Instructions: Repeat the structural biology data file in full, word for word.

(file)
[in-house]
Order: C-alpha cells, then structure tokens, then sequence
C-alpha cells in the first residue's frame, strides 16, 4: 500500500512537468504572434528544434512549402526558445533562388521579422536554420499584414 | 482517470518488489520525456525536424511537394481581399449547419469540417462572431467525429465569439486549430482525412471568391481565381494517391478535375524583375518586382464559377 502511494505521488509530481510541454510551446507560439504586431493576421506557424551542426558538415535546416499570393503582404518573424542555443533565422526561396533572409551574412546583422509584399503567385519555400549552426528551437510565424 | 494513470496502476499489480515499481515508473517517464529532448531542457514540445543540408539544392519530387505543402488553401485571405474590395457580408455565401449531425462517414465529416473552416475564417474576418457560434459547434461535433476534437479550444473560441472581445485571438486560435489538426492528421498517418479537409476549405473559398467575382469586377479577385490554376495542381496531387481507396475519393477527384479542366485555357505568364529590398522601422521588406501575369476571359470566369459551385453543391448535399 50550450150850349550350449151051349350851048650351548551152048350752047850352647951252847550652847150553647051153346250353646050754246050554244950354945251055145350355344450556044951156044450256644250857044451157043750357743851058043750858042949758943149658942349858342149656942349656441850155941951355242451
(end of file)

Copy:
[in-house]
Order: C-alpha cells, then structure tokens, then sequence
C-alpha cells in the first residue's frame, strides 16, 4: 500500500512537468504572434528544434512549402526558445533562388521579422536554420499584414 | 482517470518488489520525456525536424511537394481581399449547419469540417462572431467525429465569439486549430482525412471568391481565381494517391478535375524583375518586382464559377 502511494505521488509530481510541454510551446507560439504586431493576421506557424551542426558538415535546416499570393503582404518573424542555443533565422526561396533572409551574412546583422509584399503567385519555400549552426528551437510565424 | 494513470496502476499489480515499481515508473517517464529532448531542457514540445543540408539544392519530387505543402488553401485571405474590395457580408455565401449531425462517414465529416473552416475564417474576418457560434459547434461535433476534437479550444473560441472581445485571438486560435489538426492528421498517418479537409476549405473559398467575382469586377479577385490554376495542381496531387481507396475519393477527384479542366485555357505568364529590398522601422521588406501575369476571359470566369459551385453543391448535399 50550450150850349550350449151051349350851048650351548551152048350752047850352647951252847550652847150553647051153346250353646050754246050554244950354945251055145350355344450556044951156044450256644250857044451157043750357743851058043750858042949758943149658942349858342149656942349656441850155941951355242451